Heritage: Honoured war heroes found to have Doncaster connections

ictoria Cross Recipient Corporal Joseph Tombs who was formerly a teacher at Fishlake School, Doncaster.
ictoria Cross Recipient Corporal Joseph Tombs who was formerly a teacher at Fishlake School, Doncaster.

All of my life I have been fascinated with local history and I thoroughly enjoy talking to people about it and the mutual sharing of knowledge.

My current role as Curator of Ashworth Barracks Museum is certainly an environment that allows me to do just that and find out even more about the history of the Doncaster area.

James Magennis, who was awarded his Victoria Cross during World War Two for his part in attacking a Japanese war ship as crew of a midget submarine. After the war he moved to Doncaster.

James Magennis, who was awarded his Victoria Cross during World War Two for his part in attacking a Japanese war ship as crew of a midget submarine. After the war he moved to Doncaster.

It also comes in handy with the great number of talks that I give to groups within our local community.

You may be asking where it all started for me. It started six years ago for me, but how did the uncovering of a small piece of local history make such a huge impact on so many lives in the UK and bring about a change in attitude to other parts of our nation’s history?

In 2012 my son was a soldier who was serving with the Blues & Royals in Windsor and he was about to leave to go on his second tour of Afghanistan.

Before he left we had a brief conversation about him not trying to be a hero, as I am sure many fathers of soldiers have done in the past.

Thomas Bryan's grave in Arksey Cemetery. Thomas was awarded the Victoria Cross.

Thomas Bryan's grave in Arksey Cemetery. Thomas was awarded the Victoria Cross.

After he was gone I started thinking about Doncaster soldiers from the past and if any had been awarded the Victoria Cross, the highest award that this nation can bestow to anyone.

After a few hours of research on the Internet I came up with a list of seven men, who were either born, or had lived or worked in Doncaster who had been given the prestigious accolade.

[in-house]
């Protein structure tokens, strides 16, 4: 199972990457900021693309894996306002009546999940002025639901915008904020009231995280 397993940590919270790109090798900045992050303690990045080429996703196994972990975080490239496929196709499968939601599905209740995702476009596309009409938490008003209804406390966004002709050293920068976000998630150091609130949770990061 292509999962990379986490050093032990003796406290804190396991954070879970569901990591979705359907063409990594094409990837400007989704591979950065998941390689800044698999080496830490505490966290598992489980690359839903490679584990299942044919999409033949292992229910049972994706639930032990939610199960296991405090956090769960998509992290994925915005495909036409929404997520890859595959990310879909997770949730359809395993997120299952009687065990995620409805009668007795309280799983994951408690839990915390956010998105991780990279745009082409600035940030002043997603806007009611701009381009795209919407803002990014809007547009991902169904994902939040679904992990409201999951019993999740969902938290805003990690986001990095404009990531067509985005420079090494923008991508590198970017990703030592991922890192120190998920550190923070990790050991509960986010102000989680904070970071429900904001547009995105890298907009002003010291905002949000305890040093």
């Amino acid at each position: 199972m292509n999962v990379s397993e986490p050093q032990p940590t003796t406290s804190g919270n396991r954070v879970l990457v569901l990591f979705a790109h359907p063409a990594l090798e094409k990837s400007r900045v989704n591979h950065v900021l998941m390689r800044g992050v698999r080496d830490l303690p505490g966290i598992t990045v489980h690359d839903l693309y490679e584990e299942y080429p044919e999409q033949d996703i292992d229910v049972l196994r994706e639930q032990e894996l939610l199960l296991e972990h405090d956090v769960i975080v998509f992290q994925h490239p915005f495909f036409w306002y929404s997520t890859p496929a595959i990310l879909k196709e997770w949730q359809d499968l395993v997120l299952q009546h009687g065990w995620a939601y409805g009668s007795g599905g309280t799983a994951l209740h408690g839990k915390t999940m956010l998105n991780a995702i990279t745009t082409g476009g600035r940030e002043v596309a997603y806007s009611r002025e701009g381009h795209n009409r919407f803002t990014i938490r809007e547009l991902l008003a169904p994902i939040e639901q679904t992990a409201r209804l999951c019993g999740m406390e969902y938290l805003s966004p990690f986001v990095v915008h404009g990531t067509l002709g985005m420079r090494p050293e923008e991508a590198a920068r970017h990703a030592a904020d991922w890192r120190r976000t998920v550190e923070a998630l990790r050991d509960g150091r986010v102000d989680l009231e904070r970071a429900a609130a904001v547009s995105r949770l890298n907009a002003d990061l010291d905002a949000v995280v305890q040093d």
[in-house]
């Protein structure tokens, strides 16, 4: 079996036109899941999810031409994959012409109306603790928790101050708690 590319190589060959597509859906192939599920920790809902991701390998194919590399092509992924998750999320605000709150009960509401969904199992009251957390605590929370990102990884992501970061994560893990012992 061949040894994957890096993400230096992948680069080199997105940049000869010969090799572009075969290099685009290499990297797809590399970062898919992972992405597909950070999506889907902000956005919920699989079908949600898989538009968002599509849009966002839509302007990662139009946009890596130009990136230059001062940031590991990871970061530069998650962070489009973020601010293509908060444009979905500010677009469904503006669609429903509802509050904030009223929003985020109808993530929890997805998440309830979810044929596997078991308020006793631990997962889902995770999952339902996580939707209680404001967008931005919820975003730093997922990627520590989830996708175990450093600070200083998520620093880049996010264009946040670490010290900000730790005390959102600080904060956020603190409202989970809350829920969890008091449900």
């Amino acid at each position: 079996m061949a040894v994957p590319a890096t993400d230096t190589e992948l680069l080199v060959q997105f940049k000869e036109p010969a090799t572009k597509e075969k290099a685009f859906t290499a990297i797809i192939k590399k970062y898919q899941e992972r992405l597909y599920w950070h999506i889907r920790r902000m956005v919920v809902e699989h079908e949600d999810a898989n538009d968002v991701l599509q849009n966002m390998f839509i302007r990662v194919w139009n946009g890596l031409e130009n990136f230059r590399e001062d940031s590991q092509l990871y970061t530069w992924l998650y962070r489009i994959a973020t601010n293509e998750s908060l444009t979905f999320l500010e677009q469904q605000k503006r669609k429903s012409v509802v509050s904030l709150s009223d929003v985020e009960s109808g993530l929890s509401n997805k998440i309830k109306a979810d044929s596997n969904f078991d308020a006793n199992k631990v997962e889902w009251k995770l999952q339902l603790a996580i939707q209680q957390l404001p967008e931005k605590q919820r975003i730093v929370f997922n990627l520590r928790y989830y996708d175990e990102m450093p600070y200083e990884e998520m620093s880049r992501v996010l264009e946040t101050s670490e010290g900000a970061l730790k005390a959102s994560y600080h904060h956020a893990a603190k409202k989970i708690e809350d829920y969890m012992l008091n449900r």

Two of them are buried locally so I decided to visit them.

When I visited the grave of Thomas Bryan VC in Arksey Cemetery I did not realise that my small personal discovery of local history was about to change my life. But it did.

Fishlake School in the 1970s. Photo by Fishlake historian Rob Dowling.

Fishlake School in the 1970s. Photo by Fishlake historian Rob Dowling.

Within a few months the Victoria Cross Trust was formed to care for graves of men awarded the Victoria Cross and shortly afterwards, with the support of Doncaster Council, Ashworth Barracks Museum in Balby opened to the public.

Since the museum opened in 2014, we have been instrumental in educating thousands of people from around the world in the history of men awarded the Victoria Cross and we have restored over 50 grave sites here in the UK and Europe.

We have also provided employment to local people, including veterans.

We have given social support and a central focal point to South Yorkshire Veterans as well as becoming a major tourist attraction in the region. We have been ranked the number one Military Museum in Yorkshire.

During this time, I have continued to research connections with the Victoria Cross and Doncaster,

Today. I am very excited to reveal that there are two more men awarded the Victoria Cross with a Doncaster connection.

One of the men is Belfast-born James Magennis, who was awarded his Victoria Cross during World War Two for his part in attacking a Japanese war ship as crew of a midget submarine.

After the war, Magennis decided to leave Northern Ireland and he chose Doncaster as his new home.

In 1955 he lived in Rossington and worked as an electrician at Rossington Colliery, where he is still remembered by many a former miner.

My latest discovery came out of the blue with a news cutting sent to me regarding the Warrington Victoria Cross Recipient Corporal Joseph Tombs. He was mentioned in the article and said to be ‘formerly a teacher in Fishlake School, Doncaster’.

Sadly, there does not appear to be any records held in Doncaster Archives to confirm his employment, but given the contemporary nature of the news report it is highly unlikely to be false.

The second man is Joseph Tombs, who emigrated to Canada following the end of World War One where he served in the Canadian Air Force during World War Two. He passed away in 1966 and is buried in Toronto, Canada.

Whilst he obviously decided to spend over 40 years living in Canada, I would like to think that he looked back on his time as a young man in Fishlake and Doncaster with fondness.

So, there we have it, two more small segments of local history that I take great pleasure in sharing.

Doncaster has such a wonderful history of great people that I hope to continue sharing with Free Press readers at some point, and hopefully give it a location connection that we can all relate to.

I still find it amusing when I see Clint Eastwood on the TV and delight telling anyone who will listen his connection to our great town of Doncaster.

For more information about the Ashworth Barracks Museum, please go online and visit www.ashworthbarracks.co.uk.